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William Sealy Gosset (June 13, 1876–October 16, 1937) is famous as a statistician, best known by his pen name Student and for his work on Student's t-distribution.

William Sealy Gosset

Born in Canterbury, England to Agnes Sealy Vidal and Colonel Frederic Gosset, Gosset attended Winchester College before reading chemistry and mathematics at New College, Oxford. On graduating in 1899, he joined the Dublin brewery of Arthur Guinness & Son.

Guinness was a progressive agro-chemical business and Gosset would apply his statistical knowledge both in the brewery and on the farm—to the selection of the best yielding varieties of barley. Gosset acquired that knowledge by study, trial and error and by spending two terms in 1906–7 in the biometric laboratory of Karl Pearson. Gosset and Pearson had a good relationship and Pearson helped Gosset with the mathematics of his papers. Pearson helped with the 1908 papers but he had little appreciation of their importance. The papers addressed the brewer's concern with small samples, while the biometrician typically had hundreds of observations and saw no urgency in developing small-sample methods.

Another researcher at Guinness had previously published a paper containing trade secrets of the Guinness brewery. To prevent further disclosure of confidential information, Guinness prohibited its employees from publishing any papers regardless of the contained information. However, after pleading with the brewery and explaining that his mathematical and philosophical conclusions were of no possible practical use to competing brewers, he was allowed to publish them, but under a pseudonym ("Student"), to avoid difficulties with the rest of the staff.[1] Thus his most famous achievement is now referred to as Student's t-distribution, which might otherwise have been Gosset's t-distribution.

Gosset had almost all of his papers including The probable error of a mean published in Pearson's journal Biometrika using the pseudonym Student. However, it was R. A. Fisher who appreciated the importance of Gosset's small-sample work, after Gosset had written to him to say I am sending you a copy of Student's Tables as you are the only man that's ever likely to use them!. Fisher believed that Gosset had effected a “logical revolution”. Ironically the t-statistic for which Gosset is famous was actually Fisher's creation.[citation needed] Gosset's statistic was \( z=\frac{t}{\sqrt{n-1}} \). Fisher introduced the t-form because it fit in with his theory of degrees of freedom. Fisher was also responsible for the applications of the t-distribution to regression.

Although introduced by others, Studentized residuals are named in Student's honor because, like the problem that led to Student's t-distribution, the idea of adjusting for estimated standard deviations is central to that concept.

Gosset's interest in barley cultivation led him to speculate that design of experiments should aim, not only at improving the average yield, but also at breeding varieties whose yield was insensitive (robust) to variation in soil and climate. This principle only occurs in the later thought of Fisher and then in the work of Genichi Taguchi in the 1950s.

In 1935, he left Dublin to take up the position of Head Brewer, in charge of the scientific side of production, at a new Guinness brewery at Park Royal in North West London. He died in Beaconsfield, England of a heart attack.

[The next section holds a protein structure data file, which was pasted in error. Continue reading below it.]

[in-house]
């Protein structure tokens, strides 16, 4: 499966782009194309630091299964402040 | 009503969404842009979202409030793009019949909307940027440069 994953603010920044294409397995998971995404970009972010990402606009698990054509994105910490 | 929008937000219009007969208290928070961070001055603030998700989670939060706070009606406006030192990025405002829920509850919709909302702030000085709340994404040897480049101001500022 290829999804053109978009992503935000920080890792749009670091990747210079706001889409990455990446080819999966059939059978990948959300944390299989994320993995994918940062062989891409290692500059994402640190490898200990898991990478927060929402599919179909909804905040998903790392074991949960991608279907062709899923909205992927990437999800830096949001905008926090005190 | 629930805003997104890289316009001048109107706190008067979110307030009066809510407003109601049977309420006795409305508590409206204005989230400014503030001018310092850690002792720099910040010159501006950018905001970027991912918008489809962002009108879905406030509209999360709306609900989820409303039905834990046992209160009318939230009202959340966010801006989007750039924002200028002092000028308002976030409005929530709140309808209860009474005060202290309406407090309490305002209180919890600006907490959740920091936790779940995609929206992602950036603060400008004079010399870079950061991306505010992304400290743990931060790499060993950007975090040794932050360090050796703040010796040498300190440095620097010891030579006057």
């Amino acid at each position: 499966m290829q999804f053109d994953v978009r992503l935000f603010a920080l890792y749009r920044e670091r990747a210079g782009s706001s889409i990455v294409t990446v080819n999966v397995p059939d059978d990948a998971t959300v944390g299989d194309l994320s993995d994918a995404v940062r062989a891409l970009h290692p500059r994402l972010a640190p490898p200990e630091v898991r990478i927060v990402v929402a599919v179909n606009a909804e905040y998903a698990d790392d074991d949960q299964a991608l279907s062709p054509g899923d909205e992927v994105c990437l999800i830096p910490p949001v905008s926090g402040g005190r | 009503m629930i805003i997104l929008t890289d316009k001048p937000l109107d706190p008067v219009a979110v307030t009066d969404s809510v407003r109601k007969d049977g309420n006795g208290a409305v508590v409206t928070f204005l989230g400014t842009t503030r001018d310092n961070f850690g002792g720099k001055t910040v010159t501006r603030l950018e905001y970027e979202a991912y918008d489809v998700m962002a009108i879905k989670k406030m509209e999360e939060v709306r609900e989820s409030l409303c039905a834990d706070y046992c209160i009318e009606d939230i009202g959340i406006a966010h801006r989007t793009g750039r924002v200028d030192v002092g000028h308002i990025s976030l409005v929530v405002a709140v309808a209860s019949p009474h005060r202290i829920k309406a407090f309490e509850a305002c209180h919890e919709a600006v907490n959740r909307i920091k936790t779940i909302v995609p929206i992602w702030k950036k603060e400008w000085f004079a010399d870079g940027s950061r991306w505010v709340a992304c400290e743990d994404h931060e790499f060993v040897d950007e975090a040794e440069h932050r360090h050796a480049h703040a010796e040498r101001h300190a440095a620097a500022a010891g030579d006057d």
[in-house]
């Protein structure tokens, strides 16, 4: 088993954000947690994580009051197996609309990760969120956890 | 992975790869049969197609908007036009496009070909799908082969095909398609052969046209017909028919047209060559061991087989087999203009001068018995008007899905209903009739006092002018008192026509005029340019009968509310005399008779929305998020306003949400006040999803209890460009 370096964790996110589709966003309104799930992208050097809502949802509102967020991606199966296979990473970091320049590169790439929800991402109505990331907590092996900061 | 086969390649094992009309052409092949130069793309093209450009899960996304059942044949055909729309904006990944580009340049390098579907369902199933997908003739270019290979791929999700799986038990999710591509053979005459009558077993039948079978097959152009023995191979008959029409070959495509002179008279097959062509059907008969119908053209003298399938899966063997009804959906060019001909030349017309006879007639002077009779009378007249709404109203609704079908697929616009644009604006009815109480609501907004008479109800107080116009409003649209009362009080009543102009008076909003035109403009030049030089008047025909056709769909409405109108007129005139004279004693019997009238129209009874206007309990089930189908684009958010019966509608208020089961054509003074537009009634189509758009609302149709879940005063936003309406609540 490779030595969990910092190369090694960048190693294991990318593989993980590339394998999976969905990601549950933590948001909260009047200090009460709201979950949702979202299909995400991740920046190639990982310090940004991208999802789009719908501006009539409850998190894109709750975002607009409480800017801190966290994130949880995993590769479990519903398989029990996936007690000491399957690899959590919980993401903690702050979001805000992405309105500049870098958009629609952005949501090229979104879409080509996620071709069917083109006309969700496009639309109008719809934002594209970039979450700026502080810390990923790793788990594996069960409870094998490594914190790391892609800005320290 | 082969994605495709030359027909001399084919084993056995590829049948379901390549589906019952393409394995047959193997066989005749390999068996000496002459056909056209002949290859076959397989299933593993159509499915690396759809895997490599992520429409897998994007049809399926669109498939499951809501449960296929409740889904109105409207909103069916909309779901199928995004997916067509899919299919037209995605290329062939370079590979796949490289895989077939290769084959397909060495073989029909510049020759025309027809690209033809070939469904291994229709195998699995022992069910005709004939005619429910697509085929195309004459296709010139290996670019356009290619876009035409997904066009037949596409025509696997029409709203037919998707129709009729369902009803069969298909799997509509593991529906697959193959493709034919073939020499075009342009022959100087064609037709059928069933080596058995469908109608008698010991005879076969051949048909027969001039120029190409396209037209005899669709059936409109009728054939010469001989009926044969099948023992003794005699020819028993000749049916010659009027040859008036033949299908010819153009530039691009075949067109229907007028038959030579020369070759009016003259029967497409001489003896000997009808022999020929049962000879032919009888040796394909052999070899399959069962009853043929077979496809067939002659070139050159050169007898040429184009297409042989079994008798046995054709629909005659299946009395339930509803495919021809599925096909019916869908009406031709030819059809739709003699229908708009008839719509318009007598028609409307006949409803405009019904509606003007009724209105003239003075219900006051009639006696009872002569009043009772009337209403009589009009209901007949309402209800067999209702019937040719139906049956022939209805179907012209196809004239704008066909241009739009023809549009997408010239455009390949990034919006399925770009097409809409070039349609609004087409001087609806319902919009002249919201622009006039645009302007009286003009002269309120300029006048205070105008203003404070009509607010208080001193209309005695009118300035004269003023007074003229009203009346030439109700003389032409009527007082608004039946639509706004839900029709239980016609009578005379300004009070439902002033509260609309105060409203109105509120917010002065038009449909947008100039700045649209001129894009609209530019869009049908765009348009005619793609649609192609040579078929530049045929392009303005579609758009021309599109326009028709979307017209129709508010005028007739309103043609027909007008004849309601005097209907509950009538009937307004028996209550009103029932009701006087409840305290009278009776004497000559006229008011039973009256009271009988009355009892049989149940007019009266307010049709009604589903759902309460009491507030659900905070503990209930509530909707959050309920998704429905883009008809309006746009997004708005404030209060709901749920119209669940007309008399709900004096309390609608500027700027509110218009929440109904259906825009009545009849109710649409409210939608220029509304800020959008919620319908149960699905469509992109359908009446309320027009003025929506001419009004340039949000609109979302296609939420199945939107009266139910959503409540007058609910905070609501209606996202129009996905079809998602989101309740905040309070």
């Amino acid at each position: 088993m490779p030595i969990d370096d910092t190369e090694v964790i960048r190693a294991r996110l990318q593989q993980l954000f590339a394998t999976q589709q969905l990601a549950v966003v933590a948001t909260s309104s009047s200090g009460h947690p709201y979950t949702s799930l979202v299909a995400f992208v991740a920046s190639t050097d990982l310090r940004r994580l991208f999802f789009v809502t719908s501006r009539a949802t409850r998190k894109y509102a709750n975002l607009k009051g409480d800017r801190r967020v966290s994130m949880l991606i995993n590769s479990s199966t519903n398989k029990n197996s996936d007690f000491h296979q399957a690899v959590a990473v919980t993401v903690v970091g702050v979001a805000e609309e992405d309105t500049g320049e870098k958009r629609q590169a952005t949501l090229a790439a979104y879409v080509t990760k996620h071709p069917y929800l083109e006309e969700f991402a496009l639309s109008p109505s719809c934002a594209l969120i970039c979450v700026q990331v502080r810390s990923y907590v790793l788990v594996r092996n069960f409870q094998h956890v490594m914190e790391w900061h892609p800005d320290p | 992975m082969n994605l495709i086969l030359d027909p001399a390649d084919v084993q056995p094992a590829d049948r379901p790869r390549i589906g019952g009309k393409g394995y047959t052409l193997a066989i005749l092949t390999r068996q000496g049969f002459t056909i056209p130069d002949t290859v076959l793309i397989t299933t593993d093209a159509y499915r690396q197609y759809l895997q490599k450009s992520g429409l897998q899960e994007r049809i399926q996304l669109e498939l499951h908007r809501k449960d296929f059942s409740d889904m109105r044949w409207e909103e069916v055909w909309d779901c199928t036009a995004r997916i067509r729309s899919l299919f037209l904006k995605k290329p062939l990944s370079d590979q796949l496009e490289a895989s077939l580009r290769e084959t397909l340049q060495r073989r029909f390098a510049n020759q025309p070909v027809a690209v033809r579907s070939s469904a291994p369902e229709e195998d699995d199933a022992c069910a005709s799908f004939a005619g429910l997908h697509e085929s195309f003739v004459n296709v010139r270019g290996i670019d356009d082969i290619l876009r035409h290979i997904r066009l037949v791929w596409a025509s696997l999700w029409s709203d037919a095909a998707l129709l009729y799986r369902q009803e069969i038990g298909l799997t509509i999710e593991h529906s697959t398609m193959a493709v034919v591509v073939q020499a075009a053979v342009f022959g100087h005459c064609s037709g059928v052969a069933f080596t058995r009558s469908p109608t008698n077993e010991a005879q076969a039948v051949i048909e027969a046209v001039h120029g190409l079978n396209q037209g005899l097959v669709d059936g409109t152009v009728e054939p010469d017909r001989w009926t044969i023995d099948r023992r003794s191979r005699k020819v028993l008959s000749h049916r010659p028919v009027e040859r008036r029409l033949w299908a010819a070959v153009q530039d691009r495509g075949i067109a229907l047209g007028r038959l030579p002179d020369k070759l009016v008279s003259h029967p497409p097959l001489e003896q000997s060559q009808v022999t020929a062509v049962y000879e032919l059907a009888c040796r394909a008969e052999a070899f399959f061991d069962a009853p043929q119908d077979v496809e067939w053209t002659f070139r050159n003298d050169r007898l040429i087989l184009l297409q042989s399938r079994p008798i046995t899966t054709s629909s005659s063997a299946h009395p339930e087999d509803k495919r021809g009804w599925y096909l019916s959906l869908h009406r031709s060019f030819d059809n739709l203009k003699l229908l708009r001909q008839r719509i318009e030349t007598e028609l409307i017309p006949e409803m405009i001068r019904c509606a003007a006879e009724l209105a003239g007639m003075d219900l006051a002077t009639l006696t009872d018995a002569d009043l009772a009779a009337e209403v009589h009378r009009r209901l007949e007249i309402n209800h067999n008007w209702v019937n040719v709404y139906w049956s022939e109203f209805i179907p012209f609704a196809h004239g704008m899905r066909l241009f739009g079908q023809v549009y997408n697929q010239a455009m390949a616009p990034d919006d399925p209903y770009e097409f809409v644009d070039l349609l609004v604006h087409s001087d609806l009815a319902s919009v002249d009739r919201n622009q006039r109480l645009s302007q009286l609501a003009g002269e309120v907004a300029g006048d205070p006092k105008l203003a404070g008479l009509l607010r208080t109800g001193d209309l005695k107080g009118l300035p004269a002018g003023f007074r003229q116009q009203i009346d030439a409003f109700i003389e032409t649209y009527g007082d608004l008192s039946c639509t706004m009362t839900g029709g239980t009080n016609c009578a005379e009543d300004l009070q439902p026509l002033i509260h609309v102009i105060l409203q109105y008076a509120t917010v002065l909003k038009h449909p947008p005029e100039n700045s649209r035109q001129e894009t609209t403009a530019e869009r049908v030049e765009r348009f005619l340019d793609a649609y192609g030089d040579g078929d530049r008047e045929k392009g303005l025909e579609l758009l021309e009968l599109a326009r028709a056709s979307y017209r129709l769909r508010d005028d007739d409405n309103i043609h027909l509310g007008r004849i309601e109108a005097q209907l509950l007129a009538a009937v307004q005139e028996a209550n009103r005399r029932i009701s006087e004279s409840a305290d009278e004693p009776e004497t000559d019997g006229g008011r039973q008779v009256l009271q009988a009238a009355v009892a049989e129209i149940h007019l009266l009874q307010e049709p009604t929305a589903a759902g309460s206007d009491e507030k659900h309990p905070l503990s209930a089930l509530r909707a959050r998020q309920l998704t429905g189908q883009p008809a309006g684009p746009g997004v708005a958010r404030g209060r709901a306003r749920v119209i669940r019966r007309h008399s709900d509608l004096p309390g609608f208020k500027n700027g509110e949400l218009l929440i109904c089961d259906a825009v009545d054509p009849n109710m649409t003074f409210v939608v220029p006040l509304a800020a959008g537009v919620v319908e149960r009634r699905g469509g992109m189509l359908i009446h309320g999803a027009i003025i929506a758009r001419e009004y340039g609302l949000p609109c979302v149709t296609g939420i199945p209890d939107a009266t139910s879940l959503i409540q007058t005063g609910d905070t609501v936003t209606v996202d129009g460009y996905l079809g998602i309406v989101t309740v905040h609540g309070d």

Gosset was a friend of both Pearson and Fisher, an achievement, for each had a massive ego and a loathing for the other. Gosset was a modest man who cut short an admirer with the comment that “Fisher would have discovered it all anyway.”

^ Hotelling, H.. British Statistics and Statisticians Today. Journal of the American Statistical Association. 1930;25:186–190.


The application of the law of error to the work of the Brewery (1904, nota interna presso Guinness)
"On the error of counting with hæmacytometer". Biometrika 5 (3): 351–360. February 1907.
"The probable error of a mean". Biometrika 6 (1): 1–25. March 1908. doi:10.1093/biomet/6.1.1.
"Probable error of a correlation coefficient". Biometrika 6 (2/3): 302–310. September 1908. doi:10.1093/biomet/6.2-3.302.
"The distribution of the means of samples which are not drawn at random". Biometrika 7 (1/2): 210–214. July–October 1909. doi:10.1093/biomet/7.1-2.210.
"An experimental determination of the probable error of Dr Spearman's correlation coefficients". Biometrika 13 (2/3): 263–282. July 1921. doi:10.1093/biomet/13.2-3.263.
"Review of Statistical Methods for Research Workers (R. A. Fisher)". Eugenics Review 18: 148–150. 1926.
Zabell, S. L (March 2008). "On Student's 1908 Article "The Probable Error of a Mean"(S.L.Zabell)". Journal of the American Statistical Association 103 (481): 1–7. doi:10.1198/016214508000000030.

‘Student’s’ Collected Papers (edited by E.S. Pearson and John Wishart, with a foreword by Launce McMullen), London: Biometrika Office. (1942)


E. S. Pearson (1990) ‘Student’, A Statistical Biography of William Sealy Gosset, Edited and Augmented by R. L. Plackett with the Assistance of G. A. Barnard, Oxford: University Press.
E. S. Pearson, "'Student' as Statistician, Biometrika Vol. 30, No. 3/4 (Jan., 1939), pp. 210-250.

External links

Biography by Heinz Kohler
Tales of Statisticians by E. Bruce Brooks
Student's T Distribution
Earliest known uses of some of the words of mathematics: S under the heading of "Student's t-distribution", describes briefly how Student's z became t.
O'Connor, John J.; Robertson, Edmund F., "William Sealy Gosset", MacTutor History of Mathematics archive, University of St Andrews.

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